On Sept. 9, 1962, the ABC-TV affiliate WNYS-Channel 9 made its debut on the Central New York dial, and nothing has ever been quite the same. Not only did WNYS’ premiere force a shift in the alignment of one local station, with then-WHEN having to relocate from Channel 8 to 5, the upstarts at Channel 9 also gave viewers more programming choices. Sure, most of ABC’s series at the time weren’t exactly ratings bonanza (Ben Casey and The Flintstones were among the few bona fide smashes of the 1962-1963 season), yet Channel 9’s personalities such as Mike Price, a.k.a. horror movie host Baron Daemon, and Phil Markert carved their own audience niches on the local-TV landscape.
Price, Markert and other grads from “the class of 1962” were top among the honored guests at an open party held by Channel 9 at Onondaga Community College’s cavernous SRC Arena and Event Center on Sept. 27. Channel 9 also brought along the video cameras to capture the event, which will be broadcast under the title NewsChannel 9: 50 Colorful Years on Friday, Oct. 19, 7 to 9 p.m.
The ceremony itself ran more than two hours, but the TV edition will likely offer the best bits from the SRC show, augmented by more memories and clips. Expect references to the late, great Nancy Duffy, still best remembered for her organization of and participation in the annual St. Patrick’s Parade, plus archival footage from a mid-1960s New Year’s Day touch football game known as the Bud Ballou Bowl, named after the popular local deejay and played at the Shoppingtown Mall parking lot. Channel 9’s children’s shows, such as Ladybug’s Garden and Charlie’s Place, the latter hosted by the mustachioed Charlie Featherstone, may likely be mentioned, too.
TV monitors were stationed at various SRC locations that showcased various decades in Channel 9’s existence, with the 1960s era getting the most attention. One hilarious clip had Markert and sports anchor Carl Eilenberg on the receiving end of pie-in-the-face slapstick, while the most fascinating moment took place during the station’s official debut festivities, as Hawaiian Eye star Robert Conrad warbled a song at the old Shoppingtown movie theater. (One clip from the 1990s that won’t likely be used, because of political equal-time restrictions, offered a frizzy-haired Dan Maffei reporting about a hellacious snowstorm.)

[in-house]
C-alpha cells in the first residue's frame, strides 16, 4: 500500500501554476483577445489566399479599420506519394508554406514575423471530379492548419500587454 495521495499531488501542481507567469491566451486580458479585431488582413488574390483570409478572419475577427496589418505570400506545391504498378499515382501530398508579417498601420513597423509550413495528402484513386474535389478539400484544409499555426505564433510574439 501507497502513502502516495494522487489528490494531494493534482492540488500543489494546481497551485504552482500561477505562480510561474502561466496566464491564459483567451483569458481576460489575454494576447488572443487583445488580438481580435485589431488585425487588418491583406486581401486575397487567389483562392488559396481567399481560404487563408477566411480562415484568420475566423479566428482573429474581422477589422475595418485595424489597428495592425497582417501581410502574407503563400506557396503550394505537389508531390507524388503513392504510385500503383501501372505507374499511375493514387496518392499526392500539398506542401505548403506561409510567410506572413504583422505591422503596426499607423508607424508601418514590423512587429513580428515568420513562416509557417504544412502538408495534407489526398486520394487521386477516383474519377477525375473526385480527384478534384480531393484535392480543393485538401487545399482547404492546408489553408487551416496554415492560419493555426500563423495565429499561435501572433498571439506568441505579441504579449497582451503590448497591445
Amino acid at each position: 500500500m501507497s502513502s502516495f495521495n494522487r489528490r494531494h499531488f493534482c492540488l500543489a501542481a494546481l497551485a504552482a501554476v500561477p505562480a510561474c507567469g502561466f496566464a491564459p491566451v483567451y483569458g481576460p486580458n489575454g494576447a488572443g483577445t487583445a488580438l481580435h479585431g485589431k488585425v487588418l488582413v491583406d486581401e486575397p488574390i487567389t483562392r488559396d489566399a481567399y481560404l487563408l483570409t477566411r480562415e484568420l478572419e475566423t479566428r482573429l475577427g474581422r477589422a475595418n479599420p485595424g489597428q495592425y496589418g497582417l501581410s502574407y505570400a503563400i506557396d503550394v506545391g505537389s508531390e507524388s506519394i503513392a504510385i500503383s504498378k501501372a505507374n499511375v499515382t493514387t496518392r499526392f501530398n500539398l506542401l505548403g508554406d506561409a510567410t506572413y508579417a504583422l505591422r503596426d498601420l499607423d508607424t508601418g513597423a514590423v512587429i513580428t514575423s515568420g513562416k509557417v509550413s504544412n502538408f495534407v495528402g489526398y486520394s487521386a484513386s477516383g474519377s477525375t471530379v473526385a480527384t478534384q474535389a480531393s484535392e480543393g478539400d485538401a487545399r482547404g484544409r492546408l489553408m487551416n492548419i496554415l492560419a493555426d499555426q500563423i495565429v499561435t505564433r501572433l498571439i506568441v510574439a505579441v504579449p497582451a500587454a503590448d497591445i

Longtime news anchors Rod Wood and Carrie Lazarus served as the co-hosts at SRC, yet much like the Oscars, they often disappeared from the center stage and let others take over the spotlight. Sports director Steve Infanti, for instance, tossed questions to Syracuse University gridiron great Floyd Little, while Christie Casciano elicited fun recollections from long-ago Open Line host Karin Franklin-King, a barrier-breaking budding newshound from Brooklyn who wondered where the Syracuse subway system was hidden. Another segment featured Dan Cummings interviewing newsmakers such as Onondaga County Sheriff Kevin Walsh and former Onondaga County Executive Nick Pirro.
More memories were jogged by ivory-tickler Markert, who is no Robert Conrad, yet heartily led the audience in a piano-fueled sing-along. Price, accompanied on stage by art director Dennis Calkins, Baron Daemon’s Very Hairy sidekick, offered a long (and he made it short!) tale about a publicity jaunt to Old Forge. It seems that the Baron and Channel 9 cohort Bill Eady went on a bar-hopping evening prior to the next day’s personal appearances, with a little kid’s subsequent reaction to the disheveled ghoul providing the punch line. (By the way, Channel 9 will again air the annual Baron Daemon’s Fright Fest special on Saturday, Oct. 27, 11:30 p.m., and Sunday, Oct. 28, 2 p.m.)
Several alums sent in videotaped appreciations, such as sports guru Dave Cohen’s recollection that WSYR-Channel 9’s current call letters once belonged to Channel 3. Now ensconced in Orlando, Fla., as a radio host, a videotaped Bud Hedinger dished plenty about his weatherman days at Channel 3, until then-Channel 9 honcho Larry Israel made Hedinger “a classic offer I couldn’t refuse,” which led to a then-radical station-hopping move that many local broadcasters have since emulated.
Hedinger, the creator of weather sidekicks such as Walter Windchill and Ebenezer Sneezer, noted that his Channel 9 experience gave him “the most exciting, memorable years in my career.” Hedinger also offered a playful warning: “Better tell Rod Wood to watch it. I might be back!”